"Doesn't matter now—she won't even look at me."

    "Love doesn't turn on and off, like a faucet," Corolan patted Tory's shoulder. "Keep that in mind and stand in front of her. She'll notice, I promise."

    "Corolan knows what he's talking about," Wylend gave Tory a hug. "Don't give up, child. We'll make her smile again."

    "This is good. Very good." I sipped my broth—it was seasoned perfectly. I could imagine small chopped leeks or scallions in it, with seasoned croutons added at the last moment. I said that aloud without thinking.

    "And that is how I usually serve it." The cook had come to the table. Wylend had summoned him, I suppose. He was younger than I imagined and smiling at me.

    "This is Radolf, who might be a very good warlock if he didn't stay in the kitchen constantly," Wylend chuckled.

    "Why is there any need to be a warlock when you can cook?" I smiled at Radolf.

    "Exactly what I've always said." Radolf sat next to me. "I was thinking about adding noodles to this, or pasta of some sort."

    "Nothing heavy," I agreed. "Something thin and light, and not too much of it. Just enough for the taste and to entice the appetite."

    "Exactly," Radolf nodded.

    "Is that why the soup bowls are small?" Corolan wrinkled his nose at Radolf.

    "Of course. We slave over the main course—you think we want you to be full after the soup?"

    "There's a duck recipe I've been working on," I told Radolf. "How do you feel about allowing someone else inside your kitchen?"

    "I won't mind if I get to help."

    "Don't tire her out, son." Garek gave Radolf a look from his place at the table.

    "That's your father?" I looked from Radolf to Garek. Garek gave me a blinding smile. Both had dark hair, but the eyes, noses and chins were different.

    "Yes. I disappoint him constantly," Radolf grinned back at his father.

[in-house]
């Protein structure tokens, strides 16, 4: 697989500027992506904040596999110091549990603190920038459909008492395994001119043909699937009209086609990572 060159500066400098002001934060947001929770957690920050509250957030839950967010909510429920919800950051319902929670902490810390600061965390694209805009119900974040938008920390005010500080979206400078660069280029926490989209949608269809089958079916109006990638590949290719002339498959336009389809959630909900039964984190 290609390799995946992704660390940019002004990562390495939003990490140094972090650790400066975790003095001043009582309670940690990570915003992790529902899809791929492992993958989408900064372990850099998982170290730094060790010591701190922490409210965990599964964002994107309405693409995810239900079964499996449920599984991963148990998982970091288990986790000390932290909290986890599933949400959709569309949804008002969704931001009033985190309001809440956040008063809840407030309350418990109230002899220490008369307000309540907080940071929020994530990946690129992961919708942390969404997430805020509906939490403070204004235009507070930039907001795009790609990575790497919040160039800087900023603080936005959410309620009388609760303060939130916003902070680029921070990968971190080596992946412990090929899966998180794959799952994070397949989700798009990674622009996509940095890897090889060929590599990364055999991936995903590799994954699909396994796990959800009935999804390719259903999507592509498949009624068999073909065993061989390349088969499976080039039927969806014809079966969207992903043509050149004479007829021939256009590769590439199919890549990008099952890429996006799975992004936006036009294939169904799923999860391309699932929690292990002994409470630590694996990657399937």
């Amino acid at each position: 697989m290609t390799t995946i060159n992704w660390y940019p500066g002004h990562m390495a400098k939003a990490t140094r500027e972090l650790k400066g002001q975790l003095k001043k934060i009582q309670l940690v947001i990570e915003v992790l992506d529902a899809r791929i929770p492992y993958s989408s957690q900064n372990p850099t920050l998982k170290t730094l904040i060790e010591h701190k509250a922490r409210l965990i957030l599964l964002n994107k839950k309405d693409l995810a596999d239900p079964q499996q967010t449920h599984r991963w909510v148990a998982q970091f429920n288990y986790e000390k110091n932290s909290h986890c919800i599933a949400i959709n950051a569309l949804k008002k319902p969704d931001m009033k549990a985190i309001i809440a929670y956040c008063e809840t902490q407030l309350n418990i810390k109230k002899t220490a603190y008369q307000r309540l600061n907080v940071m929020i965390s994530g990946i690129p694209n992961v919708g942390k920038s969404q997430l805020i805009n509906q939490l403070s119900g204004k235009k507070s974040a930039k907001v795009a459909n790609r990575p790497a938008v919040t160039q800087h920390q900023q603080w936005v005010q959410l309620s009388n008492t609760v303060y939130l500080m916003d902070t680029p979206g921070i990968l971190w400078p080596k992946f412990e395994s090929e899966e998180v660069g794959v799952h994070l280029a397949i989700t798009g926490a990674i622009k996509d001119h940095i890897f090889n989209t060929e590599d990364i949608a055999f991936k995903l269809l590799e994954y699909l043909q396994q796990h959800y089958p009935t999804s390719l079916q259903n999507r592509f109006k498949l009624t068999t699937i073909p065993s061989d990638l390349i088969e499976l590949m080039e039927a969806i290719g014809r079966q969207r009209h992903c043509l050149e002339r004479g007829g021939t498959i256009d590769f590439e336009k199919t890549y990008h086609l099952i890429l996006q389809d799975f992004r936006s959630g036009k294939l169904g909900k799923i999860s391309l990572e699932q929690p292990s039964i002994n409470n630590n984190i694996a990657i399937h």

"You do not," I elbowed Radolf gently. I was too weak to do otherwise, and I had to admit that I liked Radolf immediately. It made me wonder how old he was—I couldn't gauge ages well in the Karathian race. Wylend was thousands of years old and still looked young—not much older than I.

    "I think I tripped our exalted King more than once when I was little," Radolf declared.

    "At least six times, running underfoot," Wylend gave Radolf a pointed look. "Thank goodness it was always in my private quarters."

    "It would be too undignified for the formal hall," Wyatt agreed, smiling.

    "Don't laugh, I think I tripped over you a time or two as well," Wylend grinned at Wyatt. Wyatt was only a year or so older than Tory and Ry.

    "How are the meetings going on Campiaa?" I asked quietly.

    "Couldn't be better—I got word from Erland before dinner," Wylend said. "The delegates who were reluctant to join were merely afraid of the Strands. Gavril has the Strands locked up at the moment—it appears they may be the first to feel the bite of justice from the Campiaan Alliance." Wylend sounded happy about that.

    "And their warlocks?"

    "Dead, including Nidris," Wylend said softly. "That one Gavril killed himself. Let us hope there are no others who know how to tap cores."